‘Guilty’ makes things interesting in a couple ways. First, it answers questions for both the audience and the characters. Second, it does take a closer look at guilt, and the fallout because of it.
The strongest performance of the night came from Gary. He starts out acting like a complete jerk, still in his own self-inflicted painful world, forcing himself to watch a movie with his mother in it. It’s Delilah that gets Gary to realize that the problem may not be with others, but with himself, and so they embark on a road trip, along with Rome, for Gary to confront his past in the form of his mother.
His relationship with his mother has been non-existent since he was a kid, but it has impacted his relationships, notably with Maggie. Gary gets the answers he was seeking from his mother once and for all, and comes to realize that it was never him who was the problem, because it was always all about her. The manner in which Gary introduced himself was priceless, and the way he let her go, completely at peace because he’s seen her true colors, is also worth more than words can ever say.
I found it meaningful that his friends knew what he needed in order to be himself again, and that settling things with his mother was what Gary needed to rejoin his true family, that being his friends, and move on. When people become uncertain or he feels a threat, Gary pulls away, and it goes all the way back to his mother’s abandonment of him. Confronting the problem at the source has hopefully broken this self-destructive pattern.
It seems to be working thus far, as when Gary finds out about Maggie’s plight this episode, he shows up to her apartment to tell her he’s sorry, and to check on her. It was painful to watch him go, especially when he refused her invite for tacos, but it still provides the moment that may lead to a potential reconnection between the two in the near-future.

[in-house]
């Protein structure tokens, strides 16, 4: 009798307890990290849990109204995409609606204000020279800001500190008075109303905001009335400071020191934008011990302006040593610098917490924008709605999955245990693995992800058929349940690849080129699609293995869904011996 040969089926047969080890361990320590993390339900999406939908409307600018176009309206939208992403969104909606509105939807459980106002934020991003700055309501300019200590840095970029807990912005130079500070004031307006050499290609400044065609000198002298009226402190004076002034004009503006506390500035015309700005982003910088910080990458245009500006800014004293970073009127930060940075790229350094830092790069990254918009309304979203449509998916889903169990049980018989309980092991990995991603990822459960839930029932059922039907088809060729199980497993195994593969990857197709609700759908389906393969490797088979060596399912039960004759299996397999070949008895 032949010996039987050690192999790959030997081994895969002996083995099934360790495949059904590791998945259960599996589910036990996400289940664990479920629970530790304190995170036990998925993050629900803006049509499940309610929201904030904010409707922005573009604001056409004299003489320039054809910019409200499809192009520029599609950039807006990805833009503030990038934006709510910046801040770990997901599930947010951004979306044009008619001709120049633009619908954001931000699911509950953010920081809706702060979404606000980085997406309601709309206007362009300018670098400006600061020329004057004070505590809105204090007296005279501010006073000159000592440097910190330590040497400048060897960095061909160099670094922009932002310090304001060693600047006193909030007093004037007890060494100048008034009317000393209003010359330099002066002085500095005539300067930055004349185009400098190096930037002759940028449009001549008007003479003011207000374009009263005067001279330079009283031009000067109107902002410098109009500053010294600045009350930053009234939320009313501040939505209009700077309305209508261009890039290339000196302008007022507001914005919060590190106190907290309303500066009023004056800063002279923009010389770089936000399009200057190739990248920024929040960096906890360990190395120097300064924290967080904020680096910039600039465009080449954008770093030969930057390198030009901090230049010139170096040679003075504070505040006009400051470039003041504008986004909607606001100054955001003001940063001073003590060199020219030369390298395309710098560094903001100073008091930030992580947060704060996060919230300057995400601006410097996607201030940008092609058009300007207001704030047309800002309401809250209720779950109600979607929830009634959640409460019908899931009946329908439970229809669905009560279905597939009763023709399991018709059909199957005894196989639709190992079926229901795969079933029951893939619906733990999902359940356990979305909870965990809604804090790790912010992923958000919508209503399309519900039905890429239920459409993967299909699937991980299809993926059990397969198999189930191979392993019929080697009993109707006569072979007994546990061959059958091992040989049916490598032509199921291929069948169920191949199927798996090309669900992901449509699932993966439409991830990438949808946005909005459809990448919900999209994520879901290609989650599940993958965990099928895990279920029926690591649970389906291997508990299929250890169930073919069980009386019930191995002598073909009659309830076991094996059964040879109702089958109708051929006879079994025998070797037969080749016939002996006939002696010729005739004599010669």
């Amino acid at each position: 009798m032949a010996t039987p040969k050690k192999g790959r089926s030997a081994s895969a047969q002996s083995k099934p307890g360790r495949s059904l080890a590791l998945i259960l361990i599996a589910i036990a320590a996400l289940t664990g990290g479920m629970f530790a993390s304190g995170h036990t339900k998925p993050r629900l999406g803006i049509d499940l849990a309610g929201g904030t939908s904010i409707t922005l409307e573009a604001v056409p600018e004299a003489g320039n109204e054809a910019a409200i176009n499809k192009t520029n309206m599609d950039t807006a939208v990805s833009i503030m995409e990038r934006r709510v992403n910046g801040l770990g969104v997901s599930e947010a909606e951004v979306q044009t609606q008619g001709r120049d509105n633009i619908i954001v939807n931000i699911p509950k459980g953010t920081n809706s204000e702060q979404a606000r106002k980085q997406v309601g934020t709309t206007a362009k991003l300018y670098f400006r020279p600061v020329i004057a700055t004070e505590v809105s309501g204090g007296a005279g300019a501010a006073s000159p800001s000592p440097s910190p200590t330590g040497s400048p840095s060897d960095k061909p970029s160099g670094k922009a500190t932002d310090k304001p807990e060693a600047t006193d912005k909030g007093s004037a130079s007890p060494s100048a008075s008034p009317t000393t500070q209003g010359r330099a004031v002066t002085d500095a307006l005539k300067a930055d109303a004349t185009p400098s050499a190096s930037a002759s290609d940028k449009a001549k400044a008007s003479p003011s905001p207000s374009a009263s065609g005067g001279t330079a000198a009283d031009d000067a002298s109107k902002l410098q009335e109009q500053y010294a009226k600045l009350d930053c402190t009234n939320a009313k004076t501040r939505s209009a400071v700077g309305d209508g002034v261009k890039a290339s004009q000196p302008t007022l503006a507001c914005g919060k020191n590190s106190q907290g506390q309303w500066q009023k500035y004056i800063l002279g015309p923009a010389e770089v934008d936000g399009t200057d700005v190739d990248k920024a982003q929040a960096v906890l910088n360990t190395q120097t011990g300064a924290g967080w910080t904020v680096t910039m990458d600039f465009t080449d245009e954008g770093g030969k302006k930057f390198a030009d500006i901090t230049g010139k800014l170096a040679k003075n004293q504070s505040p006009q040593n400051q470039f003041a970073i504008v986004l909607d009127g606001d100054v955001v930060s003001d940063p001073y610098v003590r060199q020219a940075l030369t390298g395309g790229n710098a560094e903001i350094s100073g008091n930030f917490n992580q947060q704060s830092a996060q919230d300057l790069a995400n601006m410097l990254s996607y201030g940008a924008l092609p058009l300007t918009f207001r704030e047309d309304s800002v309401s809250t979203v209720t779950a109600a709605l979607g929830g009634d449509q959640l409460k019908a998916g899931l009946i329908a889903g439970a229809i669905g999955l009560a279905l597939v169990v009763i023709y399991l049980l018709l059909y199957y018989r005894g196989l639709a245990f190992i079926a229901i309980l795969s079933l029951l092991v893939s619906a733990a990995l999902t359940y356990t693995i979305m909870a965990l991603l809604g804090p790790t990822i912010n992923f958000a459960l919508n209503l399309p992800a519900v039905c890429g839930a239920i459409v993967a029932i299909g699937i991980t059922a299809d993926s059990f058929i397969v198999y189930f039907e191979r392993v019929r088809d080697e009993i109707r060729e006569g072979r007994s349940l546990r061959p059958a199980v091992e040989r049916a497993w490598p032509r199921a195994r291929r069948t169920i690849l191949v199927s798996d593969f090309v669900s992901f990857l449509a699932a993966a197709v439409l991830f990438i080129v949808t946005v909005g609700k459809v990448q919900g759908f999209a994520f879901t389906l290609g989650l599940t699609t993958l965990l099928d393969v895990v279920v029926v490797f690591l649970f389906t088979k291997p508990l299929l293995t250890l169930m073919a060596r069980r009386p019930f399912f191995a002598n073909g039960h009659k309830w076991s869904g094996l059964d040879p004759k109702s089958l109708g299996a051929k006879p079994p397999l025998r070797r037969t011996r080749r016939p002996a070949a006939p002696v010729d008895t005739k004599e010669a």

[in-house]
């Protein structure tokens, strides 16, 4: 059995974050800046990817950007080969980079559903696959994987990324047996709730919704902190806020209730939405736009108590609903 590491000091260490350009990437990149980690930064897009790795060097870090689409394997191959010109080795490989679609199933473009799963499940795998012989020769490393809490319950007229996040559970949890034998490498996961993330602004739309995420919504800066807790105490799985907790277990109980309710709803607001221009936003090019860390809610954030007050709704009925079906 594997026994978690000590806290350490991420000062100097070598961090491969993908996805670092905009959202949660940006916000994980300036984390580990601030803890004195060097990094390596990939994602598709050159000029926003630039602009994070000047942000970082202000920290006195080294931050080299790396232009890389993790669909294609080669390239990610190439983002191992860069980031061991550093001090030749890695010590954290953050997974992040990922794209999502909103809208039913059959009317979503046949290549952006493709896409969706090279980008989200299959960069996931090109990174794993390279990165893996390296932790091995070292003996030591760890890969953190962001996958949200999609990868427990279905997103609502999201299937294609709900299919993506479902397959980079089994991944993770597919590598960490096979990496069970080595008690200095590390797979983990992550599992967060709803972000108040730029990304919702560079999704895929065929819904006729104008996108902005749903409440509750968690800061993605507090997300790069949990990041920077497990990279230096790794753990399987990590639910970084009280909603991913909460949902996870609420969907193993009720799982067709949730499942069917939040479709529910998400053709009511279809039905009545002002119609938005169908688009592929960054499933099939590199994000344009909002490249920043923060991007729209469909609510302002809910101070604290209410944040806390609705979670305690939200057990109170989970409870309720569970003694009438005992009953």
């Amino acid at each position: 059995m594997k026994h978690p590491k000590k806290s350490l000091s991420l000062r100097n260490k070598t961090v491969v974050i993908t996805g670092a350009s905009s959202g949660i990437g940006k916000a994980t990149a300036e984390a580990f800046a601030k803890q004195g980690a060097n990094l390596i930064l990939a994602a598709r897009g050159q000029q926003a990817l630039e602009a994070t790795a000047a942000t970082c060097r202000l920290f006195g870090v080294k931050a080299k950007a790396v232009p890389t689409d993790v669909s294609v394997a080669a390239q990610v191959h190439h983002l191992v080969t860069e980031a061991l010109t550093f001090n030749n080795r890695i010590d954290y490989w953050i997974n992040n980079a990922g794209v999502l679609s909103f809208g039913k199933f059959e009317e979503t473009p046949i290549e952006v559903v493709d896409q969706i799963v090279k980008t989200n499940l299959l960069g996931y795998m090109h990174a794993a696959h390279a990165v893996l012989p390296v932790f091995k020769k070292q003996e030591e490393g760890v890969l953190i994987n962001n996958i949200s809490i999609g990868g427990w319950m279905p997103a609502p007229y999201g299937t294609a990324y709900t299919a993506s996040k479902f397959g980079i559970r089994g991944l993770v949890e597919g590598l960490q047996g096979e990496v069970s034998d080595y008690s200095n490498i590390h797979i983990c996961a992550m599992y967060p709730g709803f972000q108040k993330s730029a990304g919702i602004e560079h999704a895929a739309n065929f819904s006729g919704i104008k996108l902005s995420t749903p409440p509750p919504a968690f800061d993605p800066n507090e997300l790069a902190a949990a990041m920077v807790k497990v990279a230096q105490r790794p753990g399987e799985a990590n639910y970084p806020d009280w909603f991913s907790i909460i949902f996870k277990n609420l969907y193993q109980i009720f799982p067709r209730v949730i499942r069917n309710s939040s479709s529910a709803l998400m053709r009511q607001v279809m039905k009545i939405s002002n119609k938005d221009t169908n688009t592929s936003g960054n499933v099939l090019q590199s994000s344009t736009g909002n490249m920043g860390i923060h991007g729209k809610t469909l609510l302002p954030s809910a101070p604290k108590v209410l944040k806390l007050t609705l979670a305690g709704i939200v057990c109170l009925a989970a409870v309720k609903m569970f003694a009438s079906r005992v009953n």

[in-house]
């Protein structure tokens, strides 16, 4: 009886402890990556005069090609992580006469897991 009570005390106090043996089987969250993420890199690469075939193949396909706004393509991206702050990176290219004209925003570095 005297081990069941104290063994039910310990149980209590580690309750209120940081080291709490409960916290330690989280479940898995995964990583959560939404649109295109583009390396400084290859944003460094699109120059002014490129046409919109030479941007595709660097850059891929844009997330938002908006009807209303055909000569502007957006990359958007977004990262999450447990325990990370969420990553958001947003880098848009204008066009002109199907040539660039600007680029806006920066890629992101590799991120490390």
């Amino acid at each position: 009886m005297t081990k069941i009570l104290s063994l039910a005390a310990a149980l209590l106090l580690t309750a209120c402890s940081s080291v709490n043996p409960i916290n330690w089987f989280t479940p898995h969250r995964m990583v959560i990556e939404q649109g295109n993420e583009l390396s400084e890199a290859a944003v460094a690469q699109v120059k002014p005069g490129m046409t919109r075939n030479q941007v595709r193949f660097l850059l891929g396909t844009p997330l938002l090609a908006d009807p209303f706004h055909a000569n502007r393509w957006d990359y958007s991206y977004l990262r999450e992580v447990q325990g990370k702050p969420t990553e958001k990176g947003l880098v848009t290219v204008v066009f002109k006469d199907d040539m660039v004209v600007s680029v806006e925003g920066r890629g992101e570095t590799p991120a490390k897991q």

Ultimately, Gary realized that he didn’t give Maggie what she needed, the emotional support she sought regarding her brother’s death, and so she found solace in Eric. It was never about leaving Gary, though he felt like it at the time, and his mother’s abandonment of him exacerbated his feelings, leading to their tragic break-up.
Maggie’s performance, meanwhile, primarily annoyed me. As she shares a conversation with Delilah and Regina about mothers, she makes it all about her, at one point even stating her mother is the worst.
It’s not a competition, and she seems to be sucked into her drama with Eric to the point where she’s ignoring everyone else’s problems, favoring her own. In that way, I worry for Gary, as Maggie’s tendency to look out for herself first seems to mirror his mother’s, and that could be a problem down the line should they get back together. Maggie’s performance with Eric where she finds out he’s lied to her is the one performance that made sense, and it was done well, given her angst, heartbrokenness and obvious croaky voice and red eyes.
I appreciated the flashbacks that were provided in addition to Eric’s story. In them, we get to know his deceased fianceé, and her tragic last moments. Those flashbacks provide the audience a more in-depth look and insight to Eric’s pain, and a deeper understanding as to why he lied about having Maggie’s brother’s heart. It doesn’t excuse his actions, but I have to give props to Jason Ritter’s performance as he portrayed the broken Eric. Eric is consumed with guilt for lying, but the reason why he lied is something of a cliché.
Eric’s reason for lying, that he needed Maggie and had let things go farther than he’d ever intended, is a storyline that’s long overdone. Eric’s dug a deep hole for himself and he’s lied so much he can’t get himself out. Even his confession of love for Maggie is something we saw coming, and it didn’t really add to his performance. Instead, it seemed like another desperate reason for him to stick around when clearly it’ll never work between him and Maggie, especially given the new circumstances. Not to mention he tried packing and leaving without even a goodbye to Maggie, which says a lot about his character and leads me to believe he won’t be missed.